- observation of the new urban social anthropology, rather than focus on outdated cultural differences
- study and research on social movements for a better understanding on how to motivate people
- brand seen as a behavioural DNA pull
- communications encouraging change, taking into consideration that the latter is driven by behaviour management and good examples
- messages based on behaviour studies - i.e. causing due action
- "Less is More" approach: simple messages that push actual behavioural changes
Two of the excellent examples given by Dr. Herrero:
- The sign "9 out of 10 visitors don't litter" cut down pollution, while the sign "Don't Litter" didn't.
- A hotel advice "Most clients use 1 towel during their stay" caused significant drop in towel-use, when the sign "Please, help us save water and fold the towel, if you don't need it to be changed" had no effect.
Reputation and the Communications Leader
Terry O'Connor, Head of Communications at Science and Technology Facilities Council (UK)
As Terry O'Connor shares, for him "the focus is always: Reputation!".
A presentation that proves the rising importance of communications and advocates that they should not (and do not) happen only in the Board room nowadays: each leader has to face the staff in order to secure the long-term well-being of the organization. Tradition is not always recommendable, so don't be afraid to question it, aim for simplicity, never let doubts put you off, and you will accomplish your goal as Communicator.
To cut it short: How do you get to be a genuine leader? Ěr. O'Connor's advice: "Stop asking why and start giving answers!"
Getting the Balance Right - Leading and Managing in PR
Valery Levchenko, Deputy Editor in Chief RIA Novosti (Russia)
Valery Levchenko touches a very sensitive point in in-house corporate communications - how to maintain the balance in leadership and management?
Beginning with a slide with the Leadership Role Ladder for today's PR, he moves onto the key philosophy of his talk - "Less is More": the fewer people in a team, the easier a leader can manage them, the more a chief manager bosses the employees, the less he/she is a genuine leader. Next key point: while social media is about gaining vast audiences, true leadership is about achieving a grand goal with the help of your employees.
Levchenko's simple advice: "If we try to manage people with fewer words, then we’re sure to be much more successful as leaders!"
PR People - Stuck between the Business and the Stakeholders?
Istvan Kutas, Corporate Communications Director at Telenor Hungary Zrt. (Hungary)
In this presentation, Mr. Kutas discusses several key points related to Communications and Management: senior PR people are often stuck between their external and internal stakeholders and between their roles as advisers and business leaders. Is there a way to dissolve this dichotomy? Is there a right way to balance between these roles?
"PR people have a boundary-spanning role" is Istvan Kutas's strong belief. He also shares his own experience as a chief in-house communications officer: "In very few occasions I have managed to get to the Board room and push a strategy without any crisis."
Global Communications and Local Trust: The Custmers' Journey
Senta Cermakova, Worldwide Customer Program Service Director Hewlett-Packard
What would be the most appropriate example for reaching out to your customers? Well, as Senta well puts it, the Customers' Journey is not about "what you say", but rather about "what they hear". Watch this presentation with an outstanding Watermelon-Pieces-Cycle chart on how to "feed your audiences" and help them make the best choice!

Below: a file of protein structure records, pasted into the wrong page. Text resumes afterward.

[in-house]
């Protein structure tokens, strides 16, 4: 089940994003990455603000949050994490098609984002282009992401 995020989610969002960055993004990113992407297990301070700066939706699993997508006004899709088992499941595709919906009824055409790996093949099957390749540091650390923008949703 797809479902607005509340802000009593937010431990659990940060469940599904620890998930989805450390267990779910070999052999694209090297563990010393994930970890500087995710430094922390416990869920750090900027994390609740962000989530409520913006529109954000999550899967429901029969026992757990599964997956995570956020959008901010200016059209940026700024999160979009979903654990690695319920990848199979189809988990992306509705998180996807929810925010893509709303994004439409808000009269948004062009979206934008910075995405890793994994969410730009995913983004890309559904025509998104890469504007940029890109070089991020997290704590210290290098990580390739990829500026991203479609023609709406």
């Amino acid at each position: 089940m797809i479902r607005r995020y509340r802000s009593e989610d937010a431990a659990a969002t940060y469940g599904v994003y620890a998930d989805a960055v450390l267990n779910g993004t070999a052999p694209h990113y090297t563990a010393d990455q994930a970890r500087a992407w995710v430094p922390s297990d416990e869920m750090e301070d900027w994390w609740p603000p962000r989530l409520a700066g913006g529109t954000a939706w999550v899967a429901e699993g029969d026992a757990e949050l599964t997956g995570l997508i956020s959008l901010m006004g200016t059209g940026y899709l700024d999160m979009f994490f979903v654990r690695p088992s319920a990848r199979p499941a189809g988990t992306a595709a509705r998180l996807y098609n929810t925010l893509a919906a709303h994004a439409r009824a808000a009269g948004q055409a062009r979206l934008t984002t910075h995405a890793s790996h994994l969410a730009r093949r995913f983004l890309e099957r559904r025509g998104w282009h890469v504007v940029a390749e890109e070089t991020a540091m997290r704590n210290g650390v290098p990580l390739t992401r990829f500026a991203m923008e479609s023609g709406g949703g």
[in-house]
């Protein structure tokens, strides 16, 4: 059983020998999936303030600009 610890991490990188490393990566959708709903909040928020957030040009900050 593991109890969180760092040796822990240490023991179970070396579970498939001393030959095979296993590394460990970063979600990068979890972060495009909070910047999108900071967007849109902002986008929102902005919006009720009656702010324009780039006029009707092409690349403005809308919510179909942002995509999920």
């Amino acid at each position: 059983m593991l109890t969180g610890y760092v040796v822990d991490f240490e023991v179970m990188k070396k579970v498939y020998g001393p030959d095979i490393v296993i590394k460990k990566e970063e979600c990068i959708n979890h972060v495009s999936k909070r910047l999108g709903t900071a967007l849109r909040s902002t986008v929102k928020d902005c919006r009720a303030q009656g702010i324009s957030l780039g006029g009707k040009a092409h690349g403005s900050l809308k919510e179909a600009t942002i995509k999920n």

"Digital content and social media put brands and individuals at the same level" is Ms Cermakova's belief.
Top insights shared in this presentation:
- Trust today is like a Playground, where each player knows and follows the rules.
- Know your clients' touch-points, be agile, and lead.
Global Communications and Local Trust
Dr. Gabor Hegyi, Founder and Managing Director of Capital Communications (Hungary)
Dr. Hegyi focuses on the crucial importance of Trust - the actual PR currency.
In today's connected world being truly global means communicating with your local audience, markets or customers right down to the individual level. Public Relations and Communications officers should also speak to the customers and earn their trust in the very local terms these customers can easily understand and accept. Dr. Hegyi's belief: "Companies become truly global only by learning to communicate in local terms!"
The Russian Experience - Internet Regulations: Copyright. Privacy. Digital & Social Aspects.
Yanina Dubeykovskaya, WCFDavos Committee co-Chair and Content Director, International Cooperation Coordinator at RAEC
"For us as professional communicators, the Web is a main channel", shares Yanina Dubeykovskaya in her capacity as International Ambassador of the Russian Association for Electronic Communications.
In her talk she advocates the belief that everything that happens online is knowledge - she focuses on Internet Availability as the right of every human, same as the right to clean water supply or sufficient food, while voicing the actual Russian situation from the viewpoint of business, media, government, and society, and touching on the following issues:
- copyright regulations and the principle of free and open distribution of content
- censorship of content due to political, ethical, or age restrictions
- cyber security and privacy
- legislation for personal data protection
The presentation utters a call is for a self-regulated market, self-regulated users, and a sufficient number of Internet and Communications experts who should monitor these processes and influence their legislation.
Recipe for Successful Life (real life-story shared)!
James Gillies, Head of Communications at CERN
The true life-story of a top industry leader - James Gillies, Head of Communications at CERN (Switzerland), shared by himself before the audience!
A successful professional career from Oxford University and Research into PR and Communications of Science - ideas, beliefs, values, crisis periods, insight gained, and solutions for a happy life.
Mr. Gillies's talk resembled very much the TED format: lights-off and large screen projection, casting a magic spell over the audience and rendering an excellent mixture of wit, wisdom, professionalism, insight, knowledge, the gripping clarity of which can only provoke and inspire!